AdaptNet for 13 December 2011

Recommended Citation

"AdaptNet for 13 December 2011", ADAPTNet English Edition, December 13, 2011, https://nautilus.org/adaptnet/adaptnet-for-13-december-2011-2/

  1. Operational Framework for Climate Adaptation Planning
  2. Catalyzing Urban Climate Resilience – 10 Asian Cities

  3. Climate Change Adaptation and the Private Sector

  4. A Meta-Analysis of Global Urban Land Expansion

  5. Drought Risk Reduction through SIP in Bangladesh

  6. Energy Debate: Challenges & Alternatives – Congress

Operational Framework for Climate Adaptation Planning

The framing adaptation project aims to develop and refine an authoritative, scientifically robust, and coherent decision support framework for multi-level and multi-actor climate adaptation responses in the Victorian context. The project team is currently designing one of the project’s major research outputs: a navigational web-based tool to guide adaptation planning at the local and regional scale.

Framing Adaptation – Project Update November 2011, VCCCAR Framing Adaptation Project, Climate Change Adaptation Program – Global Cities Research Institute of RMIT University, Monash Sustainability Institute, and the University of Melbourne, Victoria, Australia, November 2011 [200 KB, PDF]

 

 

Catalyzing Urban Climate Resilience – 10 Asian Cities

This book portrays how 10 Asian cities assessed climate vulnerability and applied concepts of urban resilience. It attempts to offer a framework for iterative shared learning by describing a set of tools for building resilience in cities around the world. The book documents strategies developed by city partners to guide climate investments for meeting the diverse needs of Asian residents and city systems.

Catalyzing Urban Climate Resilience: Applying Resilience Concepts to Planning Practice in the ACCCRN Program (2009-2011), Marcus Moench, Stephen Tyler, and Jessica Lage (editors), Institute for Social and Environmental Transition (ISET), 2011 [21.9 MB, PDF]

 

 

Climate Change Adaptation and the Private Sector

The study makes the business case for private sector adaptation to climate change in ways that build the resilience of vulnerable communities in developing countries. It suggests actions that companies and policymakers can pursue to catalyze and scale up private sector engagement. The study recommends, among others, that businesses integrate climate adaptation into core strategic planning and build a portfolio of climate-resilient goods and services.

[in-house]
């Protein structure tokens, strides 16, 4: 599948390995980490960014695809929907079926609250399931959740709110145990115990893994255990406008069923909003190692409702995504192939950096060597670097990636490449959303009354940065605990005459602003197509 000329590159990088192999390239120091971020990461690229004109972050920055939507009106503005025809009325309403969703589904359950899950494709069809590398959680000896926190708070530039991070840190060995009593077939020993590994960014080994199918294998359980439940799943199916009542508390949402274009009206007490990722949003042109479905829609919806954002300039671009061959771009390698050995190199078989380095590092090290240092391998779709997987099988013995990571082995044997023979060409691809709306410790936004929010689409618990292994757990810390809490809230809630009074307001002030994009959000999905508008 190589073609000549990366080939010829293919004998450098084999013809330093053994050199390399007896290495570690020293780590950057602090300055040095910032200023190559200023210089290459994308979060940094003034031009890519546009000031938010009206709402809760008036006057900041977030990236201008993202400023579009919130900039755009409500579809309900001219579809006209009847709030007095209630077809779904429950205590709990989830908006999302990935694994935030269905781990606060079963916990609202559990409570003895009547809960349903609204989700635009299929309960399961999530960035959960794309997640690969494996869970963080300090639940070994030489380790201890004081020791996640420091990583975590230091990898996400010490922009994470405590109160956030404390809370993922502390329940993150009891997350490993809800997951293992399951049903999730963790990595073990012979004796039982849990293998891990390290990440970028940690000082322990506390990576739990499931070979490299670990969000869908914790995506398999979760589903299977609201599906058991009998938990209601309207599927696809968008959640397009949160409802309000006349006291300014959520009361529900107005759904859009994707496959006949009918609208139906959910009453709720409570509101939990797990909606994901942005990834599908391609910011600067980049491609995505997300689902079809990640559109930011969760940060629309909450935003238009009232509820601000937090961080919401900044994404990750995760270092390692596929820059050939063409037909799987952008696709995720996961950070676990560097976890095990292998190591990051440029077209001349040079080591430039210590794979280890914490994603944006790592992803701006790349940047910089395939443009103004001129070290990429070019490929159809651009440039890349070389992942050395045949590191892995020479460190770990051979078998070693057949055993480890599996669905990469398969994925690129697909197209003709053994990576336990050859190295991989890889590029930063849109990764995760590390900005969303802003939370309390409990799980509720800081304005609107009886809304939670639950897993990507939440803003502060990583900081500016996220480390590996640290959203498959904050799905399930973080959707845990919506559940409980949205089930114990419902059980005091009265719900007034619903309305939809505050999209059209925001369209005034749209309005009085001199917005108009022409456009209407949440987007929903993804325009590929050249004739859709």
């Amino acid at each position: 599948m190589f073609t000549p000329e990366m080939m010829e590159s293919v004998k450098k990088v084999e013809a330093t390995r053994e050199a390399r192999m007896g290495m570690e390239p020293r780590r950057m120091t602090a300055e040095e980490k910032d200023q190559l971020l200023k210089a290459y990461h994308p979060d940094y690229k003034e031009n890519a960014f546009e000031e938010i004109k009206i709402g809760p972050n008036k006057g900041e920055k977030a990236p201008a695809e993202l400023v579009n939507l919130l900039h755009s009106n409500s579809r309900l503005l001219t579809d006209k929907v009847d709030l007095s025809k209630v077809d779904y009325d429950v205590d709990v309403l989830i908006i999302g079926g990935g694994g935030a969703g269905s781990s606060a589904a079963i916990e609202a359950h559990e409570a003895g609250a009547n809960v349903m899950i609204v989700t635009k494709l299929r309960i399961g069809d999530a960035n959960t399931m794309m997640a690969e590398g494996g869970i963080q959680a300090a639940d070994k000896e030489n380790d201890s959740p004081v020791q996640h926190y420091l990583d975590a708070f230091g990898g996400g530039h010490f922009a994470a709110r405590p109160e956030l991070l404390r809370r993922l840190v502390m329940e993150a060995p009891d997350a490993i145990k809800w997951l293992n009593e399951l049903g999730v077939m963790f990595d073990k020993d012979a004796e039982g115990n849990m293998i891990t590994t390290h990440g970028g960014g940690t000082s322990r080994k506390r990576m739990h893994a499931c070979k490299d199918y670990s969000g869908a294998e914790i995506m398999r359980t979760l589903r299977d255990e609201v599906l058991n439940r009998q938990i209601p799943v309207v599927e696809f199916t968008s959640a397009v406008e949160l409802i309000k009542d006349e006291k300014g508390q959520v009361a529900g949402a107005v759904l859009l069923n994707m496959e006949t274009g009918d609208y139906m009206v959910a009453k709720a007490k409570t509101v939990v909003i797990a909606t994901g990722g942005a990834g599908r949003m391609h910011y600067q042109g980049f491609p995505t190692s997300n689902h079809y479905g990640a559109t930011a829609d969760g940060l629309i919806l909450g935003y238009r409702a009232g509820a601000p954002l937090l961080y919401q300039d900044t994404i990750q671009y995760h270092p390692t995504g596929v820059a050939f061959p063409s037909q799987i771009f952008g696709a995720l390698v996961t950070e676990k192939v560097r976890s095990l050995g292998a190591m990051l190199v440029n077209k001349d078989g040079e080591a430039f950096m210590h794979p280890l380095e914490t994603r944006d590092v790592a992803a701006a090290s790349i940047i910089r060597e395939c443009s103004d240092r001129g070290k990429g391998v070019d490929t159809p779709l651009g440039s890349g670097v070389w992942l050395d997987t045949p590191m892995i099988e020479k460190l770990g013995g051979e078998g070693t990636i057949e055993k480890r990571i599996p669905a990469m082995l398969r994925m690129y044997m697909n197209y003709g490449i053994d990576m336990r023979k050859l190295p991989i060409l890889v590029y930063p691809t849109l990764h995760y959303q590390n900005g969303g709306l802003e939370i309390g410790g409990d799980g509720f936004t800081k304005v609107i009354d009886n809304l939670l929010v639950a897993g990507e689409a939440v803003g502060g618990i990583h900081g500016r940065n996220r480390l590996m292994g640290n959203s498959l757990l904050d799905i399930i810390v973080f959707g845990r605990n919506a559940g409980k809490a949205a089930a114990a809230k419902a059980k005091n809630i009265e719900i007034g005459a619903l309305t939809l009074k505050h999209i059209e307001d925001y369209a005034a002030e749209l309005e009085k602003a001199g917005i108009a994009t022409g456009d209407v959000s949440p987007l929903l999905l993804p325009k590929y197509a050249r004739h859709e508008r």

Adapting for a Green Economy: Companies, Communities and Climate, Lila Karbassi et al., United Nations Global Compact – United Nations Environment Programme (UNEP), Oxfam, and World Resources Institute (WRI), 2011 [839 KB, PDF]

 

 

A Meta-Analysis of Global Urban Land Expansion

The paper reveals the risks that the explosive growth of cities poses to people and the environment. It provides the first estimates of how fast global urban areas are currently growing, and how that growth may develop in the future. The paper draws from peer-reviewed studies that used satellite data to map urban expansion and found that from 1970 to 2000 the world’s urban footprint had grown by at least 22,400 square miles.

A Meta-Analysis of Global Urban Land Expansion, Karen C. Seto et al., PLoS ONE, vol. 6, issue 8, August 2011 [511 KB, PDF]

 

Drought Risk Reduction through SIP in Bangladesh

This study attempts to develop a methodological approach (called SIP), which can be used as a rapid planning tool to minimize drought impacts at the micro-level. It measures the existing level of drought resilience with indicators related to Socio-economic, Institutional and Physical (SIP) conditions in two of the most drought-prone districts of Bangladesh, namely Rajshahi and Chapai-Nawabganj. The results of 14 sub-districts (upazilas) show a variation of 2.41 (lowest resilience) and 3.61 (highest resilience) in a scale of 1-5.

Drought Risk Reduction through a Socioeconomic, Institutional and Physical Approach in the Northwestern Region of Bangladesh, Umma Habiba, Rajib Shaw, and Yukiko Takeuchi, Environmental Hazards: Human and Policy Dimensions, vol. 10, pp. 121-138, 2011 [544 KB, PDF]

Energy Debate: Challenges & Alternatives – Congress

The 2012 Pacific Rim Energy & Sustainability congress will take place in Japan’s city of peace – Hiroshima from 5-9 August 2012. Under the theme of ‘energy debate: challenges & alternatives’, the objectives of this congress are to exchange ideas and present research related to sustainable energy and climate policy, as these intersect with the social, environmental, and economic aspects of the global sustainability paradigm. Abstracts may be submitted by February 1, 2012.

The Inaugural Pacific Rim Energy & Sustainability Congress: The Energy Debate: Challenges & Alternatives, Hiroshima University and Partners, Hiroshima, Japan, 5-9 August 2012

——–NOTICE———

This is the last issue for 2011. AdaptNet will be back at the beginning of February 2012. We would like to take this opportunity to thank you for your interest and support throughout 2011. Also, we would appreciate your feedback on how AdaptNet is currently being used and how it might be improved in future. Please send comments to the editor at: muhammadsaleem.janjua@rmit.edu.au

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Professor Darryn McEvoy, Program Leader, RMIT University Climate Change Adaptation Programme

Professor Peter Hayes, Co-founder and Executive Director of Nautilus Institute for Security and Sustainability

Saleem Janjua, editor AdaptNet.